OFG meets the 4th Tuesday of every month.

All of our blog posts are now done through our Surfrider chapter website at
http://sandiego.surfrider.org/programs/ocean-friendly-gardens You can also visit our Facebook page at 'Ocean Friendly Gardens - San Diego'

Friday, September 19, 2008

Non-Native gardens possibly doing more harm than they know...

Another reason why it's important to have Native California plants in your garden, is to prevent the possibility of genetic erosion with nearby Natives. Basically non-native gardens can affect the genetic integrity of native plants that were meant to survive in our region of Southern California...so the overabundance of non-native gardens' adverse impact surpasses the metes and bounds of those specific properties, largely due to the birds & the bees.

"If the urban
plants are chosen from geographic
sources that do not reflect local conditions,
this interbreeding could undermine
the local adaptations and long
term viability of natural populations."


And we all know how important our natural populations are: especially since they are the one's most genetically able to soak up rain water and prevent unwanted stormdrain discharge into our oceans!

This is yet another reason we want to encourage land-owners and landscapers to choose, not only water-absorbing plants, but native strains of plants, that were grown naturally in open space. (If you just buy at a commercial nursery, you may be getting a genetic strain that is not native and may not survive in your garden, and may even contaminate the local species.)

Learn more on urban landscaping's effects on genetic erosion here:

"Only Rain In the Storm Drains"

Below, listed by jurisdiction, are the respective numbers for local watershed issues in your area and reporting illegal stormwater discharging in your area!

Watershed Issues: (760) 435-5800
Illegal Discharge: (760) 435-5800

Watershed Issues: (760) 602-7580
Illegal Discharge: (760) 602-2799

Watershed Issues: (760) 633-2632
Illegal Discharge: (760) 943-2125

Watershed Issues: (619) 235-1000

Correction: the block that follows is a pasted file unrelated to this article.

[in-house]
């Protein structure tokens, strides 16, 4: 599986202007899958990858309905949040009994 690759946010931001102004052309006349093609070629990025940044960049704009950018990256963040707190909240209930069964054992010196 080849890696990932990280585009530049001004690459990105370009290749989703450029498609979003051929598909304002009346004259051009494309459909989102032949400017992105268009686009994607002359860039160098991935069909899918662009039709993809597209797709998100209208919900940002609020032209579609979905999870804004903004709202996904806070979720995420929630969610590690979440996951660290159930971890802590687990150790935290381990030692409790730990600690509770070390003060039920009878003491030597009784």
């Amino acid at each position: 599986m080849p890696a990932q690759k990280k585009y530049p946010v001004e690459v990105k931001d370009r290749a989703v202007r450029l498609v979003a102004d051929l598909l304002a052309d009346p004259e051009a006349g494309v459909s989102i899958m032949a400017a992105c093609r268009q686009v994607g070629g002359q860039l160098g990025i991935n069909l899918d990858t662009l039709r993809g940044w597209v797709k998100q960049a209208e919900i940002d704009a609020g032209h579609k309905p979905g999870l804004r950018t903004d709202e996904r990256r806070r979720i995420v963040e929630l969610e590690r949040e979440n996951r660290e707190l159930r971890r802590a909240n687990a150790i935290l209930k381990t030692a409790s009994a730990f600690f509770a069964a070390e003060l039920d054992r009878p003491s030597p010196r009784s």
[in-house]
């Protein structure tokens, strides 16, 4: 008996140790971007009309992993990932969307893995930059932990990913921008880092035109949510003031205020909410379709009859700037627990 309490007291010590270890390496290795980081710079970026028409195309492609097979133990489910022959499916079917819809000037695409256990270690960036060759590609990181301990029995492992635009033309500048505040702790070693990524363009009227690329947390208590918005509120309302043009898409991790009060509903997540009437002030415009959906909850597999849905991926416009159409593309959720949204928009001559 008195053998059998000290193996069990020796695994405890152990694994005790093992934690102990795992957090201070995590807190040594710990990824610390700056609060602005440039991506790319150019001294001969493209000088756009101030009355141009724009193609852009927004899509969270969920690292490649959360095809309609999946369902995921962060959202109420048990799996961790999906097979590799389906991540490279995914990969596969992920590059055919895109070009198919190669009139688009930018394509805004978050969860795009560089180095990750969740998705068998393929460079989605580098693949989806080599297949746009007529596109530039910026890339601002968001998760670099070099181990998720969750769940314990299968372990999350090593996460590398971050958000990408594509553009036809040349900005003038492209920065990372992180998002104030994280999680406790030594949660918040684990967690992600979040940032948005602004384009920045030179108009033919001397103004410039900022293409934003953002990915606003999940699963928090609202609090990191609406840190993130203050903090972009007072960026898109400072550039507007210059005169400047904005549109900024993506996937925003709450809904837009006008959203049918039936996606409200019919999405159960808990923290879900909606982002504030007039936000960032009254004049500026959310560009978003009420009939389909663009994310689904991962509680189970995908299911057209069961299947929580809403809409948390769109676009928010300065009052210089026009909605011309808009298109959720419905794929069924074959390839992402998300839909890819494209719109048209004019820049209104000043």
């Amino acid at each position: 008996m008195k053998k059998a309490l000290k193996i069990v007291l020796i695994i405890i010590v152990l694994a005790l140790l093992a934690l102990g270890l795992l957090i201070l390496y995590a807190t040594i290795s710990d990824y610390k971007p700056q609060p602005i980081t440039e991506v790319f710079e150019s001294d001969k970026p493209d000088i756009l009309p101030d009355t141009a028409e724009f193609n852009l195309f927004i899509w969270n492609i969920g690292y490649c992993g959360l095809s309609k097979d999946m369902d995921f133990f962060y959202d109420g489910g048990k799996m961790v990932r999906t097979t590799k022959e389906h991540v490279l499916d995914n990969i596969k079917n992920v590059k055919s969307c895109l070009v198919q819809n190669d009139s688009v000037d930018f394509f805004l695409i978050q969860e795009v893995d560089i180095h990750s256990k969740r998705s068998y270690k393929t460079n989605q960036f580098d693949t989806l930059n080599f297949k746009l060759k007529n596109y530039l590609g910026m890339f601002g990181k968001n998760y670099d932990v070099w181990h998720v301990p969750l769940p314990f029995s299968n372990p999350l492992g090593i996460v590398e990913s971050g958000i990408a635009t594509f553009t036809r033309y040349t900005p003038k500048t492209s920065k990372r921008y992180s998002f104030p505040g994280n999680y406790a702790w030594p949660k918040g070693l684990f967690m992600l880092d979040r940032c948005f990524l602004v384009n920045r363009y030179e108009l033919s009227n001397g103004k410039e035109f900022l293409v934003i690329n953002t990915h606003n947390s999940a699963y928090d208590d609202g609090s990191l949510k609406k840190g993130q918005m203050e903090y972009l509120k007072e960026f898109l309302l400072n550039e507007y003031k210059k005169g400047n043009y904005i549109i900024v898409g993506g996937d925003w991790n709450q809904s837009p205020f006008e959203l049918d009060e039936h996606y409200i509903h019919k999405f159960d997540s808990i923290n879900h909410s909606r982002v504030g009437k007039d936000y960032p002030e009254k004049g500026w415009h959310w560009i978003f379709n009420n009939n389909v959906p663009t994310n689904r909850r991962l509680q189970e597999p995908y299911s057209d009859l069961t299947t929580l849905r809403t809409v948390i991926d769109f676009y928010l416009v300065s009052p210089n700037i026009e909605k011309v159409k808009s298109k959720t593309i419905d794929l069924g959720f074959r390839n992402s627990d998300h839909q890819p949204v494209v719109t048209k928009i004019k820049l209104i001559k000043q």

Watershed Issues: (888) 846-0800

Watershed Issues: (760) 726-1340 x 1373
Illegal Discharge: (760) 726-1340 x 1334

Watershed Issues: (760) 839-6315
Illegal Discharge: (760) 839-4668

Watershed Issues: (858) 720-2477

Watershed Issues: (760) 744-1050
Illegal Discharge: (760) 744-1050

"Residents fail to meet water conservation goal "

According to San Diego's Mayor citizens just aren't doing enough when it comes to water conservation. I'm sure you are getting tired of hearing "you need to do more." But the fact is that if we don't do more than it might hit everyone right where it hurts; our pocket book. Southern Californians meet just over half of the requested conservation goal of 10% according to Mayor Sanders. This could mean tougher restrictions and increased law enforcement. Sanders said "mandatory conservation measures could be rolled out this winter," according to the San Diego Union-Tribune. Can we do more as a city? This is question that we should be asking ourselves. There are many things we can do on a personal and community level. San Diego dumps a large quantity of water from the Colorado River directly into the Ocean. This is water that we could and should conserve and distributed to San Deigns. In addition, alternate water treatment facilities, such as "toilet to tap," could easily be implemented. This would ease the strain on our water woes. If we continue the path we have chosen there just might not be a future for San Diego. Ask yourself, “What can I do to help?”